My work with the grade 4/5 class in the BrainDance© and social skills training was very challenging. One evening, as I was preparing tea, I reflected on the work the classroom teacher did with the children. She maintains one of the most remarkable examples of Carl Roger’s (Jones –Smith, 2016) unconditional positive regard I have ever seen practiced! Her acceptance of the children’s ideas and behaviour focused on interpreting them as strengths they can build and draw upon. I often found myself questioning whether this approach contributed to a lack of structure in the classroom environment that the students might otherwise experience as consistency and a sense of safety. As this tension moved back in forth in my learning, my attempts to adopt aspects of this style in my interactions with the students felt inadequate and nearly impossible for me to achieve. I was struggling to connect meaningfully with the students.

This evening I was feeling particularly downhearted, and just as I was reminding myself to consider everything the children may or may not be dealing with in their lives, I read the proverb on the teabag label and was profoundly struck by its clear description of the teacher’s actions – her care and consideration for every child in that class plants kindness! When I see the students coming to her with their questions and vulnerabilities, seeking guidance from a place of trust, she is clearly invited to gather love.




We had many snow days that shut down the school and prevented children from attending. This surprised me. The roads were challenging to travel on, however many of the other school divisions did not cancel instruction. One snowy afternoon I overheard the Immersion kindergarten teacher asking if the roads had been checked. When I inquired, she explained that the majority of the roads on the reserve are not paved. When snow covers them the bus cannot access most of the driveways leading to children’s homes.  Her description took me back to memories of my childhood years in the late 60’s. All of the roads in my hometown have been paved for more than thirty years. It is not the extremity of the weather creating snow days at LÁU,WELNEW  – it is a lack of infrastructure.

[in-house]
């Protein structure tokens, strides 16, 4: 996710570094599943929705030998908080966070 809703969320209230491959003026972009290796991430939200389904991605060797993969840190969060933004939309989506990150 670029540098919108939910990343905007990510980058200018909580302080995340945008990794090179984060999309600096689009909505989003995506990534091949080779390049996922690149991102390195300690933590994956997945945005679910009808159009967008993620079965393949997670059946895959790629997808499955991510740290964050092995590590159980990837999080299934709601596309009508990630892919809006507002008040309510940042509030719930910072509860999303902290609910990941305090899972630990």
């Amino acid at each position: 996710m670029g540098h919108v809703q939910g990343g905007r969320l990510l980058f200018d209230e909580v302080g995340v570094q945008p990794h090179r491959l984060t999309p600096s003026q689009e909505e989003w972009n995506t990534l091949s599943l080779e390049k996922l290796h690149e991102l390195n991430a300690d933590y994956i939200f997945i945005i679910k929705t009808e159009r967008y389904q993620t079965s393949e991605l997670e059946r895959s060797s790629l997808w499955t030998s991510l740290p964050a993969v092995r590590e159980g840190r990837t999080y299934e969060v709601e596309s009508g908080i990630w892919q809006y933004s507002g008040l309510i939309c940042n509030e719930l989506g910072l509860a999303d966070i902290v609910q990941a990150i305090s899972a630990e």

I had been working with every class in the school for a month, visiting each one between one and four days a week to lead the children in the BrainDance©. I had been explaining to faculty and staff that the BrainDance supports children feeling more grounded, able to focus, calm and relaxed. In the first couple of weeks, teachers reported the children enjoying the work and finding it fun. Some teachers began to show an interest in learning the movement sequence to use after I departed. Some teachers were grateful I continued to come in, often remarking that the children could really use it that day. Other teachers were skeptical of its promised effects. I promised it would become very clear when I had the opportunity to present a workshop for professional development day. A snow day postponed the proposed workshop from February to March. I found myself doubting my ability to stand firm in my belief of what the BrainDance© can do. Late one day, as I walked my dog through a park, I looked up at the silhouette of trees and was struck by their complexity and beauty. They look like what I imagine dendrites, which grow out of the cell bodies in the human brain, to look like. I was relieved and reassured. The image reminded me that the beauty and mystery of the human brain is gradually becoming better known, and my visceral experience of dance, which has been known for hundreds upon thousands of years is now being corroborated by science. Margie Gillis is one of Canada’s most treasured contemporary dancers, and she eloquently explains,

We are all dancing from the inside, out. So the process is this; what you feel, your intellect, your emotion, your spirituality, the whole cinema of who you are turns into motion, turns into electricity in the brain, runs down the nervous system, touches the muscles which engage and create motion. Some of us mute this process to control or use movement primarily as function. In the art of dance, movement is full engagement, question and quest . . . Dance embraces every aspect of who we are in vivid connectedness with life, bringing us to the full expansive wisdom and knowledge of our intrinsic belonging to the wild, as well as the cultivated. (Gillis, 2016)


Gillis, M. (2016). Dancing from the inside out. The Walrus Talks: What is art, anyways?
          Retrieved from

Green Gilbert, Anne (2006). Brain Compatible Dance Education. Reston, Virginia: National Dance Association.

Jones-Smith, E. (2016). Theories of counseling and psychotherapy: An integrative approach. Thousand Oaks, CA: Sage Publications.